When I was a child, my grandmother, Miz Lena, told me, "Honey Baby, life by the inch is a cinch. Life by the yard is hard." Wish I'd listened to her. I could have saved myself some misery. Up until a while ago, I "broad-jumped" my way through most of my adult years.
I'd already had a good run in radio and TV. I was ready to make my mark in the entertainment business. I headed for la-la land. Bright lights, big city. Hollywood, where everything glitters.
It was the late 1970s when I finally landed in Los Angeles. I got a job with Marty Ingels. He was married to Shirley Jones at the time. She was a sweet lady. Marty was a failed stand-up comedian who'd had just one TV show, "I'm Dickens, He's Fenster." It starred Marty and John Astin. They only lasted a season.
Nobody could figure out why Shirley was with Marty. He would have been on the Top 10 list of the most despised men in Hollywood. Up toward the top. Be that as it was, Marty showed me the ropes, and — shazam! — just like that, I became a celebrity broker. Turned out, I was a natural.
The whole job was talking celebrities into endorsing companies and products. Rather than go through their agents, we called the celebrities direct. Some of them were worried about what kind of public image they would portray doing commercials. They thought it might make them look like they were out of money or needed work.
When I got around to telling them the monetary offering, most of them stopped in their tracks, and I became their best friend for the moment. Their agents still got their 10% cut.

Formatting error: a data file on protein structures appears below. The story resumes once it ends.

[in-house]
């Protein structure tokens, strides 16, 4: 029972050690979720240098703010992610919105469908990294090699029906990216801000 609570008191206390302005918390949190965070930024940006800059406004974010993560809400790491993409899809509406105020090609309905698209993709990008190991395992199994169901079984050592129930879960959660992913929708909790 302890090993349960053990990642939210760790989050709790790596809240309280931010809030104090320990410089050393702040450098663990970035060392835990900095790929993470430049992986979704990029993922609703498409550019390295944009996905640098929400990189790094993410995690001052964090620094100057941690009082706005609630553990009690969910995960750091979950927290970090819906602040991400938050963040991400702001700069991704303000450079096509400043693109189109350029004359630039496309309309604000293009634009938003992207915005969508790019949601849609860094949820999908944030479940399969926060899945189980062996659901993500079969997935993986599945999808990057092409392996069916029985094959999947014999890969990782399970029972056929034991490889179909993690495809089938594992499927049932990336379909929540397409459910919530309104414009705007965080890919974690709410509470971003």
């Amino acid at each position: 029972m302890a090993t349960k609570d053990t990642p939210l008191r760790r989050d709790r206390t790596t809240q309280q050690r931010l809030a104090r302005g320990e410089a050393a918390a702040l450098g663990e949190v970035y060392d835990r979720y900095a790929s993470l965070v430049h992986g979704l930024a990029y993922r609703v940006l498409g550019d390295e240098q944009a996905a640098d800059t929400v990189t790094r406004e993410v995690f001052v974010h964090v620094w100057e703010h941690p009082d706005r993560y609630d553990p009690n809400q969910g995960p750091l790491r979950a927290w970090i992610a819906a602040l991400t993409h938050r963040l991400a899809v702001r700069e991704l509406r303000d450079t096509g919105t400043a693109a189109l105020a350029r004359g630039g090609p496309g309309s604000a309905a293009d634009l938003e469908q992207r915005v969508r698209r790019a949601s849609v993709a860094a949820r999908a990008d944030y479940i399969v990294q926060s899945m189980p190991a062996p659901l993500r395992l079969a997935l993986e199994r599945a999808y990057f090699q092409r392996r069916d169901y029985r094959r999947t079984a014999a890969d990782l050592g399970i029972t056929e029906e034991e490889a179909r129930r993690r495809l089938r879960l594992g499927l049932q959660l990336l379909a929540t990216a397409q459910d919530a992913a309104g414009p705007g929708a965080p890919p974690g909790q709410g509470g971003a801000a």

I enjoyed working with so many different famous and gifted men and women. It was really quite something for a country boy, like myself, to have the privilege of lunching with Elizabeth Taylor and her hairstylist, Jose Eber, or chatting it up over cocktails with Orson Welles or Robert Wagner.
I often played singles tennis at the Beverly Hills Hotel with Gene Wilder, Doug McClure or Edd Byrnes. Edd was a great guy. You might remember him as the character Kookie on the TV series "77 Sunset Strip."
Every once in a while, I played doubles for $100 a set with Ed Ames, Charlton Heston and the original Buck Rogers, Kem Dibbs, at some rich guy's house just below Kenny Rogers' Beverly Hills estate. They were all much older than I, so I ran them all over the court. I kinda felt guilty taking their money.
After my divorce from my son's mother, I dated actresses almost exclusively. Some of them well-known and several of them just getting started. I would describe those days as crazy on steroids.
There was almost always a function or a party going on. Mostly at the Beverly Hills Hotel, Merv Griffin's Hilton, the Beverly Wilshire Hotel or at someone's home.
My first A-list, Hollywood party was an "after-party" at Bob Hope's home in Toluca Lake, just behind Universal and Warner Bros Studios. Everybody who was anybody was there. Earlier that evening, Mr. Hope had performed to a sell-out crowd at the Universal Amphitheatre.
Mr. Hope's home was beautiful. Old Hollywood. Walled and gated. Huge. Two swimming pools. Several guesthouses. The old stables were converted to a garage for his luxury-car collection. Larger-than-life topiary hedge figures of horses, an elephant and a giraffe bordered his very own par 3 golf course out in his expansive backyard. All his housekeepers were Japanese and dressed in kimonos.
I remember reflecting on just how differently lives are lived. I thought of the black housekeepers who worked for my grandmother and practically raised me, Elizabeth and Dimple. I sure loved them. No telling what they would have thought.